The mother of a neurodiverse child, McMullen has long collaborated with other child advocates in the community. April Dobson, Happy Valley School Board Director, mother, and advocate for children with special needs is excited to work with McMullen:
“As a parent of a child with special needs there is nothing more important to me than giving everyone a voice. Catherine McMullen is a knowledgeable and dedicated public servant who will give us that voice by ensuring fair, unbiased elections and overseeing our office of public records with transparency and integrity.”
County Clerks are nonpartisan elected roles and McMullen takes that seriously. “I intend to be the People’s Clerk. You can count on my commitment to our community and our democracy.”
You can find out more about Catherine McMullen’s campaign and sign up to volunteer or donate here.
Image: Catherine helps a voter with registration at a Bridging Cultures event at Wait Park in Canby in September 2021. The talk outside at a red table, holding a clipboard.
Catherine McMullen for Clackamas County Clerk yard sign image. Catherine and Clerk are white and in all caps. McMullen and Clackamas County are in light blue. The word “for” is white and in cursive. The sign is blue for the top two thirds and red in the bottom third with a thin white border.
West Linn, OR.–The Clackamas County Clerk’s contest has an ideal candidate running for office. Catherine McMullen, a long time Oregonian, certified elections administrator, and advocate for disenfranchised communities and neurodiverse children has garnered the backing of elected officials, unions and professional organizations. McMullen’s credentials, experience, and fitness for the position of Clackamas County’s top elections official have caused an outpouring of support and engagement in her campaign across the county.
Governor Barbara Roberts is fully on board. “I want Catherine to be MY clerk because she deeply understands how to run transparent and equitable elections.”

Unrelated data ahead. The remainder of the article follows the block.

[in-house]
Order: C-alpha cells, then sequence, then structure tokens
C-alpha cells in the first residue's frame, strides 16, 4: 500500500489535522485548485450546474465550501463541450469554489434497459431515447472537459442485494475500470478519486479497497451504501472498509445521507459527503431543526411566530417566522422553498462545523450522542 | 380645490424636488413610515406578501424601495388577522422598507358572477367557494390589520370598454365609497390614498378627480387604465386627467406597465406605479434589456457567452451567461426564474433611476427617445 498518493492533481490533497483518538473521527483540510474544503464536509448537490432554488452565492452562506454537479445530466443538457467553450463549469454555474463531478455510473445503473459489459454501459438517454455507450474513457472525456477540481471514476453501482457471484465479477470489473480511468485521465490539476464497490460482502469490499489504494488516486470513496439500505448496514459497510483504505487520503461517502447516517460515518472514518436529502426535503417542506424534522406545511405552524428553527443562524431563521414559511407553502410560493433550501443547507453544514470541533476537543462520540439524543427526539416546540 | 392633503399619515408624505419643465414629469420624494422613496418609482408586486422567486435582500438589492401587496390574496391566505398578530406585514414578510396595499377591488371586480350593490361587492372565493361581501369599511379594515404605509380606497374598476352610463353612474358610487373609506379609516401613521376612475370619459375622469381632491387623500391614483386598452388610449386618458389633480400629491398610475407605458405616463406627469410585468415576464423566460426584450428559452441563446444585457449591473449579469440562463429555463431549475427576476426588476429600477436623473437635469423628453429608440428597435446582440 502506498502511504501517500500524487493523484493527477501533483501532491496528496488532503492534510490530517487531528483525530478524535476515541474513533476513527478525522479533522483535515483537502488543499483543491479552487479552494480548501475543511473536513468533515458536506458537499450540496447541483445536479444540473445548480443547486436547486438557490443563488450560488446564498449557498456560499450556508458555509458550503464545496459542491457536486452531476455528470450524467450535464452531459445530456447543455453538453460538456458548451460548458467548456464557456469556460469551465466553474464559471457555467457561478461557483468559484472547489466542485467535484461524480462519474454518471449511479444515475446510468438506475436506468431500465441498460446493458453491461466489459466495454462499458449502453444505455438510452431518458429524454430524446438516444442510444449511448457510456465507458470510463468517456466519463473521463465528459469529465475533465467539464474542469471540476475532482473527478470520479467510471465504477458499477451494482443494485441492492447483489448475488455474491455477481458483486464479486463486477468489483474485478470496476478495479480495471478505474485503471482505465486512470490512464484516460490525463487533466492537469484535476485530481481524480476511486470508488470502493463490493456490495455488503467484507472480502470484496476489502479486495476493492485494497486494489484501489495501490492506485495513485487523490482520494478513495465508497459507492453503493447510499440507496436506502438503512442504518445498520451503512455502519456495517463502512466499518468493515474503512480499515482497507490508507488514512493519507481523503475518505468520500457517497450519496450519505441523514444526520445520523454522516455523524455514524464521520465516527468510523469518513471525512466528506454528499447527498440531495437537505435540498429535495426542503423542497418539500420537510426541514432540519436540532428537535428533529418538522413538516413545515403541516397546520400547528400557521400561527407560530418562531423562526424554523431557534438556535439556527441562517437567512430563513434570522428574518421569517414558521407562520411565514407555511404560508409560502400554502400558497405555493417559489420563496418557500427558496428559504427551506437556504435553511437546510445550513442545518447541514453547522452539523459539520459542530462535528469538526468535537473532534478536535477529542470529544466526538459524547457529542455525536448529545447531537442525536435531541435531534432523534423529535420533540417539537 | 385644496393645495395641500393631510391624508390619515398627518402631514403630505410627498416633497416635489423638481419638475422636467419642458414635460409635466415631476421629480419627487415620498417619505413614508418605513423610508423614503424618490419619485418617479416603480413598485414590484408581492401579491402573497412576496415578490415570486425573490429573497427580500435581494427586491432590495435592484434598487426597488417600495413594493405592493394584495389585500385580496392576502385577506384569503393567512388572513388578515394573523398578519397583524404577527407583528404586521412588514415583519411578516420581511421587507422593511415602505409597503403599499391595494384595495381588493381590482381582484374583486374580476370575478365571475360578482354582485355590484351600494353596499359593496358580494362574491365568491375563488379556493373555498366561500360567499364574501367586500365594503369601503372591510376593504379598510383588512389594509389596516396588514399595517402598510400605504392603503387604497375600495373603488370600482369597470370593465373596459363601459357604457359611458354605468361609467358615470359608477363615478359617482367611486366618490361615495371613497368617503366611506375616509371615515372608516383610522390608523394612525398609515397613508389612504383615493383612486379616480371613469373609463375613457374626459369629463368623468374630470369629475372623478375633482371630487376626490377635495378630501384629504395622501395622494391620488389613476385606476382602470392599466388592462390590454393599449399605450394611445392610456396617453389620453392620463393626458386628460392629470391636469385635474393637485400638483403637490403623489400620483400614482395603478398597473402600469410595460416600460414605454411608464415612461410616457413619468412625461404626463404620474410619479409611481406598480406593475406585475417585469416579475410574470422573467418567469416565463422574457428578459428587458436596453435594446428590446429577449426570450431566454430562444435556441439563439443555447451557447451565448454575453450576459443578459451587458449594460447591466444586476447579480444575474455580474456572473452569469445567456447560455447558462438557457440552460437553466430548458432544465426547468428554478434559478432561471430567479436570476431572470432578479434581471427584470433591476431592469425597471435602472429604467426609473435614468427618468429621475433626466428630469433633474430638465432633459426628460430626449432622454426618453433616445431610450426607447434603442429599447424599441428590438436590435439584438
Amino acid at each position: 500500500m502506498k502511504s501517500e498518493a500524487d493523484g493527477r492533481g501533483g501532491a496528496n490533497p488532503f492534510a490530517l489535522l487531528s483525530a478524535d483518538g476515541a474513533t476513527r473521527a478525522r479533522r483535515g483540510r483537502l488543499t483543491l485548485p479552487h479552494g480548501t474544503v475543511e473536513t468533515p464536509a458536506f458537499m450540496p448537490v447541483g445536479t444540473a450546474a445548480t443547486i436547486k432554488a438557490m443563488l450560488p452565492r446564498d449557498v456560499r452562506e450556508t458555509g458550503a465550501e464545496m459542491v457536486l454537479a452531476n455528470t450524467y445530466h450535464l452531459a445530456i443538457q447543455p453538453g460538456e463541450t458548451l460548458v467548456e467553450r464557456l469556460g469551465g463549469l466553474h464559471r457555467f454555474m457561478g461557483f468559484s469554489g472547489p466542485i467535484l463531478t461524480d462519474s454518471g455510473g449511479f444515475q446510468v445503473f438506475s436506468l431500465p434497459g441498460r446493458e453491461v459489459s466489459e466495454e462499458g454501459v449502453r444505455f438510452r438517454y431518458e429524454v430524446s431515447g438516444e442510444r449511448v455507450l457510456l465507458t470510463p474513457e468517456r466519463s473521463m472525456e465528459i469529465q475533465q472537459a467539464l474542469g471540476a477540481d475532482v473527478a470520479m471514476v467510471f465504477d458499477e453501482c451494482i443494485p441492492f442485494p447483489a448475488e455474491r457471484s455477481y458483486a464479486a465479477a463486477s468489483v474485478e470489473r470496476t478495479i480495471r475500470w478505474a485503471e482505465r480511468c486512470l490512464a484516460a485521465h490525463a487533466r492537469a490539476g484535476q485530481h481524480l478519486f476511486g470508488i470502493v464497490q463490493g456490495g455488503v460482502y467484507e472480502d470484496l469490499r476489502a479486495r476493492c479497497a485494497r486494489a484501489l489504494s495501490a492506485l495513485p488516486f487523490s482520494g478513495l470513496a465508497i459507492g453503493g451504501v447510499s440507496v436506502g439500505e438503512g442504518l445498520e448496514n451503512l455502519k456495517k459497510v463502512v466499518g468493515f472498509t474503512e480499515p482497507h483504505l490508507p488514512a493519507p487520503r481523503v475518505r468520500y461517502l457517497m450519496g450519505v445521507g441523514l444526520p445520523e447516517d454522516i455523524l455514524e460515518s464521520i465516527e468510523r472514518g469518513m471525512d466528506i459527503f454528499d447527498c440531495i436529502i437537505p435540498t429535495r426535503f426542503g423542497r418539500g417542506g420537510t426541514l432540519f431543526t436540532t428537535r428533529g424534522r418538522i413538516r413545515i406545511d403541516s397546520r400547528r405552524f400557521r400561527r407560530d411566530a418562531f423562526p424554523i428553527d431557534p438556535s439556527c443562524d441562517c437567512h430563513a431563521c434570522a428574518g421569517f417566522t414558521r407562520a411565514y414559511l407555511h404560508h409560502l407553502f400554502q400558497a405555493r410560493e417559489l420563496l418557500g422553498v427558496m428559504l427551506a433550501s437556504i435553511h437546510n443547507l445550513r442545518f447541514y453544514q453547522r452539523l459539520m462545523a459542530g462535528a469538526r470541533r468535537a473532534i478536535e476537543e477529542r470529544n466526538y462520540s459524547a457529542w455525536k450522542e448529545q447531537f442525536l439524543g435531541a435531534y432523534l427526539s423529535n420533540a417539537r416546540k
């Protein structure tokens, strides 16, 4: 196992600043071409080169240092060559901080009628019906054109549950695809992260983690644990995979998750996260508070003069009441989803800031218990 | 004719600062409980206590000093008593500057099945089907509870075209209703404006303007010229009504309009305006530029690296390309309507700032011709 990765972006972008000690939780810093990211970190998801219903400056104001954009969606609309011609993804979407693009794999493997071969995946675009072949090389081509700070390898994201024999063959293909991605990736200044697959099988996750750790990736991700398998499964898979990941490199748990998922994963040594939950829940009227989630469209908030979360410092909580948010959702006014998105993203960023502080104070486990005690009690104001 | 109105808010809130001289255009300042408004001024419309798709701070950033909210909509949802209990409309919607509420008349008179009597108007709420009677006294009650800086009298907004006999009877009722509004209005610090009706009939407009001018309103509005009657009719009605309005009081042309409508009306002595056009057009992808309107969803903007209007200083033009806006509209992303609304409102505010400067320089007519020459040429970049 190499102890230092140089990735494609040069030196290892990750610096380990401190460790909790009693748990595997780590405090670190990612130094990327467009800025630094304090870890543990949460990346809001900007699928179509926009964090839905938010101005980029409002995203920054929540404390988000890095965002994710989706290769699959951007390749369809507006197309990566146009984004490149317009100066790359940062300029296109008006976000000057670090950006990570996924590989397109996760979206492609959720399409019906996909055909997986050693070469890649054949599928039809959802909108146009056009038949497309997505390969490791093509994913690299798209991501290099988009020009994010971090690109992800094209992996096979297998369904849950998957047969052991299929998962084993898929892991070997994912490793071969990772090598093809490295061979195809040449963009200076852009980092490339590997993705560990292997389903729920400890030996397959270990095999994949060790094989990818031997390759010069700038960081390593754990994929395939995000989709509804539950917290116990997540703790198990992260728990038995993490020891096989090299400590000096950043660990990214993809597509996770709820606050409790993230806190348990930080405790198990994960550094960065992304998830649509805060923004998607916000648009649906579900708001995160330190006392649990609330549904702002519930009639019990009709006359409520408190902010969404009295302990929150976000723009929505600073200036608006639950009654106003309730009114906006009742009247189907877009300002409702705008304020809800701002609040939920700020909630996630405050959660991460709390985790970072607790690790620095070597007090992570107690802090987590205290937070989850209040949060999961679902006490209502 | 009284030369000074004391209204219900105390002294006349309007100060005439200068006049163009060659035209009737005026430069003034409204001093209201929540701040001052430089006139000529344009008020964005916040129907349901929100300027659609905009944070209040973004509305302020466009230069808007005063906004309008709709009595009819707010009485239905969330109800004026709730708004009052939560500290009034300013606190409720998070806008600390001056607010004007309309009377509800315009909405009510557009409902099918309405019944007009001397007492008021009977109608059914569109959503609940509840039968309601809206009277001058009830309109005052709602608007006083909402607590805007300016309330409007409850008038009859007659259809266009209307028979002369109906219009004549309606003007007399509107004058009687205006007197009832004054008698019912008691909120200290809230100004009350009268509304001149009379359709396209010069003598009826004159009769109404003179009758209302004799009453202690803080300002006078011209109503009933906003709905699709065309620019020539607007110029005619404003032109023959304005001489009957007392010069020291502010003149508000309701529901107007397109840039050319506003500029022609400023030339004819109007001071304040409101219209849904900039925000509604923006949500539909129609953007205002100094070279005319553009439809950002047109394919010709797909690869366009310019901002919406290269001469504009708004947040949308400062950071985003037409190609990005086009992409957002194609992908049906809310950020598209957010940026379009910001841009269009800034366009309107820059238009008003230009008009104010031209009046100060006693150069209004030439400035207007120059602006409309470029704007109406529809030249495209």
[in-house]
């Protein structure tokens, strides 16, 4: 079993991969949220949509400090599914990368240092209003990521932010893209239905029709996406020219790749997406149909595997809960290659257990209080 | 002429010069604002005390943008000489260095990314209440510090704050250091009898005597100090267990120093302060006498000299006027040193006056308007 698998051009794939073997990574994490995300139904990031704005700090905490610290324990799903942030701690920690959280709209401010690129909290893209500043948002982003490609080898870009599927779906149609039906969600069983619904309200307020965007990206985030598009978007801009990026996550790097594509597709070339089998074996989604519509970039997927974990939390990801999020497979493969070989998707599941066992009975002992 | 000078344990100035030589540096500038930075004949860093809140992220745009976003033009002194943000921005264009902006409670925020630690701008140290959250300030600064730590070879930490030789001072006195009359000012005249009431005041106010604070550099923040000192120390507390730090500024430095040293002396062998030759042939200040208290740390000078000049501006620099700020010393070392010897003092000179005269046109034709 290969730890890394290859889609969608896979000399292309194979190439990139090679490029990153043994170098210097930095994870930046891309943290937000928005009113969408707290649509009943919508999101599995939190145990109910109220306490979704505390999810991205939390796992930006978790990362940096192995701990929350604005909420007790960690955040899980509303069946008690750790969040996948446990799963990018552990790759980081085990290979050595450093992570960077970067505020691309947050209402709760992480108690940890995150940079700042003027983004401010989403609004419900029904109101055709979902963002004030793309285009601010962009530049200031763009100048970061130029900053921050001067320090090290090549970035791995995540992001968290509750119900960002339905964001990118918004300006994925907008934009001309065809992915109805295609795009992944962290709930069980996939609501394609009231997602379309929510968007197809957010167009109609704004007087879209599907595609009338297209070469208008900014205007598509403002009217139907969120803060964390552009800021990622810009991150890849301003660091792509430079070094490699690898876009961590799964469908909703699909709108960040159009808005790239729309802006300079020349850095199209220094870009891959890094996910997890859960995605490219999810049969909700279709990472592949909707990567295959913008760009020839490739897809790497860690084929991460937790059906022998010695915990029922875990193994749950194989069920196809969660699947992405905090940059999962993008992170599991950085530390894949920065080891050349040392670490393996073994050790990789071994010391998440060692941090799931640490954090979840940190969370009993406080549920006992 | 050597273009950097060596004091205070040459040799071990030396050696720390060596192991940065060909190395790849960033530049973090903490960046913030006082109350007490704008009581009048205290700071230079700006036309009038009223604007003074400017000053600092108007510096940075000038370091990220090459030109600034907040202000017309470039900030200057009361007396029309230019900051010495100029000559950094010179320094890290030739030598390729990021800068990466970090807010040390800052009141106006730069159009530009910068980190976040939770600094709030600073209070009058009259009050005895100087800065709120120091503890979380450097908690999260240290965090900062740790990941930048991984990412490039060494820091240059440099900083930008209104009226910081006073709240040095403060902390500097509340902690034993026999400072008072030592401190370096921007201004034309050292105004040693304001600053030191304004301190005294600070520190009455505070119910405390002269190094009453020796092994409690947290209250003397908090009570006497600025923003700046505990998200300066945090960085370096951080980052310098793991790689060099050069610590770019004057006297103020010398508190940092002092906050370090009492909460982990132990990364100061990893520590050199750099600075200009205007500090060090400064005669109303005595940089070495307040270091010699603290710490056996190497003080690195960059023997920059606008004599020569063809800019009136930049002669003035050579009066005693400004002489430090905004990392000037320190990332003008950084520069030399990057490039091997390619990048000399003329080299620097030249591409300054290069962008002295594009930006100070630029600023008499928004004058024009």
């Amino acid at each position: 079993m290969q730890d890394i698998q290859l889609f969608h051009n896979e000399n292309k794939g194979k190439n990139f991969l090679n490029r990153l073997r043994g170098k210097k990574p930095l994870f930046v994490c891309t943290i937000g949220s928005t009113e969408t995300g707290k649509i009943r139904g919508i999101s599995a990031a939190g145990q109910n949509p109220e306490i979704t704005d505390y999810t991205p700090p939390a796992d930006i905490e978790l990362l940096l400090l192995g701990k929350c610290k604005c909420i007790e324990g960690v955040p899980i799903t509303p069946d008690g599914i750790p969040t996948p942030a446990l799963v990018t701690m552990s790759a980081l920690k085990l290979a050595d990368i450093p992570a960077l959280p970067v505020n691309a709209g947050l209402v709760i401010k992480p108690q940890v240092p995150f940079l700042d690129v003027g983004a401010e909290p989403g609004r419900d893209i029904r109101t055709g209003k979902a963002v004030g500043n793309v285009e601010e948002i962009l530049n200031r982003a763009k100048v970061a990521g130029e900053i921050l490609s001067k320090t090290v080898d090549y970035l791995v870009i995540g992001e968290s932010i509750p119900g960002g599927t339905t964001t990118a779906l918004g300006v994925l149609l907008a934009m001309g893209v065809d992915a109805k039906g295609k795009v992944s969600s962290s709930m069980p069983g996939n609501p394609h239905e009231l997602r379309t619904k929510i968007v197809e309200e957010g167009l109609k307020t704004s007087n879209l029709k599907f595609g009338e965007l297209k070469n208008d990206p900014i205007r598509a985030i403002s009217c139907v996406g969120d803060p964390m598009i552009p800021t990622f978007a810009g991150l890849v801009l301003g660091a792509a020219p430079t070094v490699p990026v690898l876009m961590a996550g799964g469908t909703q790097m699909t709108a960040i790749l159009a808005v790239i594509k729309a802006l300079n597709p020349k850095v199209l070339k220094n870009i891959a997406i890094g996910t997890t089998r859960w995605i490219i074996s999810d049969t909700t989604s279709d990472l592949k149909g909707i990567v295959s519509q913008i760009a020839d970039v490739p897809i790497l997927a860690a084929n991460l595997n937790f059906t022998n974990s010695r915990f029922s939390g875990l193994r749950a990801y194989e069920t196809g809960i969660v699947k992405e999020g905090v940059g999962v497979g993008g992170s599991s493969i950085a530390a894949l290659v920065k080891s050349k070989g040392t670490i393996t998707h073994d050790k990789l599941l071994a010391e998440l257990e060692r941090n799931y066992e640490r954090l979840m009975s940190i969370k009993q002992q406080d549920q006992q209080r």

Oregon’s senior elections official, former Secretary of State Phil Keisling is throwing his weight behind McMullen’s candidacy as well.“Catherine McMullen’s deep experience and unwavering commitment to fair and secure elections make her an outstanding choice to be Clackamas county’s next county clerk.”
Clackamas county mayors like Jule Fitzgerald of Wilsonville voiced her support, citing McMullen’s deep experience with well-run elections. “Catherine McMullen has the expertise, qualifications, skills and dedication that all Clackamas County voters need. Elect Catherine for County Clerk.”
Unions are also lining up to show their solidarity with a fellow union member. “The NW Oregon Labor Council, AFL-CIO is proud to endorse Catherine McMullen for the office of County Clerk for Clackamas County. Catherine has seventeen years of public service experience and she started the Voter Education and Outreach Program, the only local government program of its kind. Catherine’s determination to assure everyone has fair and equitable access to the ballot and that elections in Clackamas County are accurate, secure and transparent align with our values and will be a refreshing change for this office.”
“With Catherine McMullen, Clackamas County residents will finally get the expertise to assure fair, accessible and credible elections.” -AFSCME Local 350
Equity organizations like Basic Rights Oregon have featured McMullen’s commitment to inclusion and advocacy in their publications, praising her for her stance.
“The county clerk’s office also officiates weddings–that is, if the clerk chooses to. In Clackamas County the clerk’s office ceased officiating weddings once same-sex weddings became legal. The timing makes it pretty evident that the clerk doesn’t want to officiate a gay wedding. Catherine McMullen, a candidate for Clackamas County Clerk, has pledged to renew the practice of officiating weddings – queer and straight – if elected. She’s said she wants the clerk’s office to feel welcoming to all county residents, whether it’s a gay couple seeking to be married, a trans person updating a passport, or a BIPOC resident accessing public records.”
McMullen’s integrity, fairness, and responsibility are some of the reasons professional groups are choosing to endorse her candidacy.
“The Portland Metropolitan Association of Realtors® (PMAR), comprised of over 8,400 members throughout the metro region, is pleased to endorse Catherine McMullen, candidate for Clackamas County Clerk. The clerk plays an essential role in a real estate transaction, and we need a principled and committed leader in that position. Catherine is the candidate who is dedicated to ensuring real estate transactions are recorded promptly, easily, and accurately and is committed to addressing and providing the opportunity to eliminate past racist covenants. PMAR and our members are excited to see Catherine get elected as the next Clackamas County Clerk.”
McMullen’s campaign has raised over 25K to date and has reached thousands of voters through community driven postcard campaigns and events.
You can learn more about Catherine McMullen’s campaign, supporters, and how to get involved at: ClackamasVoice.org